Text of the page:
“Into Each Heart Some Rain Must Fall” by Ella Fitzgerald and The Ink Spots came hoarsely sputtering from the jukebox speakers. I don’t remember ever hearing “Into Each Heart Some Rain Must Fall” or how I knew it was “Into Each Heart Some Rain Must Fall”, but I knew it was. Figured it was as good a signal as any to bring my evening to an end.
It was claustrophobically near to last call and the joint was suffocated of life. You had a couple of guys in boring tweed suits, horribly wrinkled and ties knotted loosely at their necks; mostly inebriated and gone, and two decently attractive tarts giggling mad between cupped hands to each other about fuck-knows-what. If I’d been successfully more drunk I’d probably had given it a-go at taking them back to my place. However, tonight had been anything but successful in any definition, malapropism or interpretation of the word, in any language you might care to speak. I tossed back a final shot of low-grade, cucaracha-piss tequila and packed up my smokes before snaking through the ghost-town arrangement of empty tables and upturned chairs.
I quickly hit the alleyway behind the speakeasy into the back alley, letting the heavy iron door bang helplessly against itself a few times.
I was more intent on lighting up. Damn those legislative bullshit measures saying it’s “too damn impolite to smoke indoors,” including -for fuck’s sake- a gin mill of all the lowly, undeserving places. I loosened the crumpled, abused pack of fags from the marsupium pocket of my hoodie and fit a square between clenched teeth. From the same pouch came the lighter, all too excited to oblige my willingness to suck down all kinds of rot. With a quick spark we were off and goddamn smoking, finally, and it felt, well, I definitely wasn’t going to feel James-fucking-Dean here tonight, but I’d settle for calmed; to terms with the back-alley abortion of an evening I’d had and relaxed enough.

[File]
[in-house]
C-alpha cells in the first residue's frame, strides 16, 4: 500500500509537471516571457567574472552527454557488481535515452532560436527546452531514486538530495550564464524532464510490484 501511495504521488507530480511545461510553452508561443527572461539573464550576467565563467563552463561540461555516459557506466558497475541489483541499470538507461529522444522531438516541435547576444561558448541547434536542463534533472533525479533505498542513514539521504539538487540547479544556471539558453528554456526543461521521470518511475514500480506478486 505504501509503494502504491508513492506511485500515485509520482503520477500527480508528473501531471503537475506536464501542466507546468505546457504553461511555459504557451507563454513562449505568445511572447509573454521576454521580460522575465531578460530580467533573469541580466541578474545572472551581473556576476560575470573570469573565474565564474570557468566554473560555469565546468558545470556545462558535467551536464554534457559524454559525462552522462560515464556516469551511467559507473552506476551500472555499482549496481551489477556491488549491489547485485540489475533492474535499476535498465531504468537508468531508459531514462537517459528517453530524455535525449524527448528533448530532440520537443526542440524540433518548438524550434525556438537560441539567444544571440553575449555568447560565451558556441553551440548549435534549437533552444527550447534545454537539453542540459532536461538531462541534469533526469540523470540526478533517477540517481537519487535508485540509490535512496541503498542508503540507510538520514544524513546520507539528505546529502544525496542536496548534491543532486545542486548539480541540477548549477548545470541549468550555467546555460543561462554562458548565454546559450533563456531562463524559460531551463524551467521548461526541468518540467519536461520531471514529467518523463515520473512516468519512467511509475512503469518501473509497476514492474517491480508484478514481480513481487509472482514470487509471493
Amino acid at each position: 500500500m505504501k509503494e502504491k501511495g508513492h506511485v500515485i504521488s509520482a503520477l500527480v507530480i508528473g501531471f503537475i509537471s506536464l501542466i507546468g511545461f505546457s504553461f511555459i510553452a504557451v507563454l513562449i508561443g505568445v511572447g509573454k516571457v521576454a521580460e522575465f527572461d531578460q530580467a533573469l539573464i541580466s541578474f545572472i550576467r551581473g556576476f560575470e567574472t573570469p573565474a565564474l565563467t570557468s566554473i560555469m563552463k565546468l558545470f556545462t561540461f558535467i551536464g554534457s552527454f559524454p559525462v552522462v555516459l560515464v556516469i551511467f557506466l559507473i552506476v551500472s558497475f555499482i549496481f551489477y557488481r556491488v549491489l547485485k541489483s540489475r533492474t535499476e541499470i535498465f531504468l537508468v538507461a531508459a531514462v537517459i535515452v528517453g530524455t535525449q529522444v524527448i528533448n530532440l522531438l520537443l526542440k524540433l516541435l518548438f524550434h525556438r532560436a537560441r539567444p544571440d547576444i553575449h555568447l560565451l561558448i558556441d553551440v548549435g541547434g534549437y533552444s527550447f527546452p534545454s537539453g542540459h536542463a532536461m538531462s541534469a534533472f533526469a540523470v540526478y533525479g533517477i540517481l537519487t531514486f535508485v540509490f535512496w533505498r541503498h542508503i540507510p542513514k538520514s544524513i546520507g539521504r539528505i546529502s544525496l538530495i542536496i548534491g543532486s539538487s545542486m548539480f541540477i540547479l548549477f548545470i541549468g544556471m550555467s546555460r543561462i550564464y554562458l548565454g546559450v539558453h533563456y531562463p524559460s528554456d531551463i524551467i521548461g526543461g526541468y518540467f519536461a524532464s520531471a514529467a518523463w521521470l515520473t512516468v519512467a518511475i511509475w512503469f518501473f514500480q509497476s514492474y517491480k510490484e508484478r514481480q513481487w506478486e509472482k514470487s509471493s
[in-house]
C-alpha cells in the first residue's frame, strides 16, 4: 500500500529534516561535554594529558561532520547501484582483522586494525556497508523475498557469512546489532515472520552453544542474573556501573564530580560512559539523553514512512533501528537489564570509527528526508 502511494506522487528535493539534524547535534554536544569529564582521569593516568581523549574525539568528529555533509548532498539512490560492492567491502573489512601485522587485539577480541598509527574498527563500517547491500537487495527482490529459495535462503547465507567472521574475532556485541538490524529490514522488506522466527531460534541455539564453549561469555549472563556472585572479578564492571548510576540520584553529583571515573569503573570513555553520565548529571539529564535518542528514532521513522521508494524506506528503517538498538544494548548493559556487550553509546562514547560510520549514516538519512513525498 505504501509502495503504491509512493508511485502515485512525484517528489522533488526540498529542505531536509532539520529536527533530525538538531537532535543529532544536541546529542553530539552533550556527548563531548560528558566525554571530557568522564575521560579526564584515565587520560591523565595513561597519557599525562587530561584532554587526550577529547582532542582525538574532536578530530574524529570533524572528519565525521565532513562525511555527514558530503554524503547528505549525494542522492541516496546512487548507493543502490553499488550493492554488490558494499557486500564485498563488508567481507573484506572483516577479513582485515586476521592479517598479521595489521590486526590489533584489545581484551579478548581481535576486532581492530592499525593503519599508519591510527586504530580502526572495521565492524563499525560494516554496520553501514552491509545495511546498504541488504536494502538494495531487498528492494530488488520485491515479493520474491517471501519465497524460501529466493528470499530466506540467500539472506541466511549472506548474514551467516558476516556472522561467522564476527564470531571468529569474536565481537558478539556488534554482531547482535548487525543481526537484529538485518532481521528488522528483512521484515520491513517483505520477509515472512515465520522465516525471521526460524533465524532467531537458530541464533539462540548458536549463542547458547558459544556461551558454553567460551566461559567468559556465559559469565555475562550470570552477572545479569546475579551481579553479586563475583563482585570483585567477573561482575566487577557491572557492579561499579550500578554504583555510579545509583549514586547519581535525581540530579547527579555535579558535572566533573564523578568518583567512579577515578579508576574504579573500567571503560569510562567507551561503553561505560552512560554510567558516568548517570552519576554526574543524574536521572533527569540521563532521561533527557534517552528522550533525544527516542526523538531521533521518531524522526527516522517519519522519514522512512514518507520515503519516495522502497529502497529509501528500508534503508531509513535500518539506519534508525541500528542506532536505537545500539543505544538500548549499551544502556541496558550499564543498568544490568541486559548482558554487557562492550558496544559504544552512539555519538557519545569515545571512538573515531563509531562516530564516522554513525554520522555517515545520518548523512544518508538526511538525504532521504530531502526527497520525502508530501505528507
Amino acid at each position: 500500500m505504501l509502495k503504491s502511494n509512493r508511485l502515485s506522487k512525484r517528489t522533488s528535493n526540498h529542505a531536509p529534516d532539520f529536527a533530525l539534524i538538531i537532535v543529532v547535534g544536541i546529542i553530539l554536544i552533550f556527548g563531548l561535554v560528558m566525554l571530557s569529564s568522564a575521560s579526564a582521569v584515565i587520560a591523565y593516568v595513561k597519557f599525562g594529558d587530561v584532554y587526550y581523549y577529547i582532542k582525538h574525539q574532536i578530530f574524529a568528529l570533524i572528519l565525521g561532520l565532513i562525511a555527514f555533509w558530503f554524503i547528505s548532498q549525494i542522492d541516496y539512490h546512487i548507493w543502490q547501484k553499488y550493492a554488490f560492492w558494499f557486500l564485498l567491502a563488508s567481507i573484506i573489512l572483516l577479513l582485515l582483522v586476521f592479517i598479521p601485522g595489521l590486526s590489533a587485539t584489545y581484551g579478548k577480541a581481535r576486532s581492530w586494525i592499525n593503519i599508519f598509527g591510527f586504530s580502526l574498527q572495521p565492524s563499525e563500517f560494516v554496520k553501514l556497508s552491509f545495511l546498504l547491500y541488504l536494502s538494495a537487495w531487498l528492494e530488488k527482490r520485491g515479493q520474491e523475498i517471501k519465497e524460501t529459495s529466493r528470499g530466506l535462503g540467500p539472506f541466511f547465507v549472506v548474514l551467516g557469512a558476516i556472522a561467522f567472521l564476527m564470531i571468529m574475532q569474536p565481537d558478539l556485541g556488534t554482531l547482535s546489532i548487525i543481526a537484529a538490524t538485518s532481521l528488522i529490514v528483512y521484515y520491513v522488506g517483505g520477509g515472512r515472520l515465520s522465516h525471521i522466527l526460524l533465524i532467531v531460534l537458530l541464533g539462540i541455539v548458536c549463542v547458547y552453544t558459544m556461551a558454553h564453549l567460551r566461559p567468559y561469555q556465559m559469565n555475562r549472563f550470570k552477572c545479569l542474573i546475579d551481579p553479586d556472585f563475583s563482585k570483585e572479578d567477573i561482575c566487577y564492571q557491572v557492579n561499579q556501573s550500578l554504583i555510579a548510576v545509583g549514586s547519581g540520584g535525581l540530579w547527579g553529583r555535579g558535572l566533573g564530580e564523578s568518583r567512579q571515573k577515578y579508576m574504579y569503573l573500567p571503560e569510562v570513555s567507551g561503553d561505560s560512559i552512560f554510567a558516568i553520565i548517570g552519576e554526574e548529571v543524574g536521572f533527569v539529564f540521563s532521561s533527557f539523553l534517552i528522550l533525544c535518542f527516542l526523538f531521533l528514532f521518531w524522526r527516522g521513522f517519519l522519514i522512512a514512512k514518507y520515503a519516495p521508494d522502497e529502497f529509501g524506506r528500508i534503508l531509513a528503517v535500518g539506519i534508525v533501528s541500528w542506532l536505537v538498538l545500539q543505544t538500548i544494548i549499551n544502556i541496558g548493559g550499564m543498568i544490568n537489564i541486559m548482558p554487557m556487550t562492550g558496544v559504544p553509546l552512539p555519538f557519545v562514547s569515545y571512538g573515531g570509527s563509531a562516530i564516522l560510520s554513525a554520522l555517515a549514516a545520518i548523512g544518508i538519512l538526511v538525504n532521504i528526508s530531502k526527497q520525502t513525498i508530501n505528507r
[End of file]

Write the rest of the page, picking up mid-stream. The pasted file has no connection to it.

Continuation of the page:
In my haste to light up, I’d failed to notice that between the time I came and left the nightery, it had begun to rain.
I’d always dug the rain. It was pure, unadulterated clean. No matter how godawful the smog of the city might get, or the stench of, whatever might reek, a good rain would take it all away; replaced by a tinny water fragrance, like the inside of a gardening hose. No matter how many people might actually be on this planet, when it rained, it felt like you were the only person within a good shout and all the cacophony of life just simply washed away along the little rivulets between the cracks in the asphalt, disappearing underneath storm drains.
I put my hood up, either way. Not so much to protect from the rain, but to further distance myself from everyone and everything else. It seemed to work; as I trudged down the narrow alley, everything was unusually distant, even in the rain.
Looking at both exits of the alley, I found no pubcrawlers ambling haplessly toward parking garages, or orange-and-black leopard spotted taxis picking off the stragglers. The usual flicker of a dying streetlamp, or the utilitarian brake light game of tag in the streets, all of it was gone. The setting, as it mused playfully through my imagination was like an old silent film. The diluted colours of the world seemed dutifully black and white, even. However the white wasn’t quite right. A bit too green.
This all seemed quite unlikely and suggested that contrary to my belief, I had gotten quite successfully drunk. But bullshit to that. The day I get drunk off two shots in three hours is the day I hand in my youth. Put me out to pasture, take me out back and unload buckshot into my skull. Ser-ious-ly. It’s horeshit.
I let loose a wisp of smoke and lifted my eyes slowly to the sky. I don’t know why, I guess that seemed like the best way to check my drunkedness against my sanity, or to see, if, in fact, I’d be turned to glue any time soon.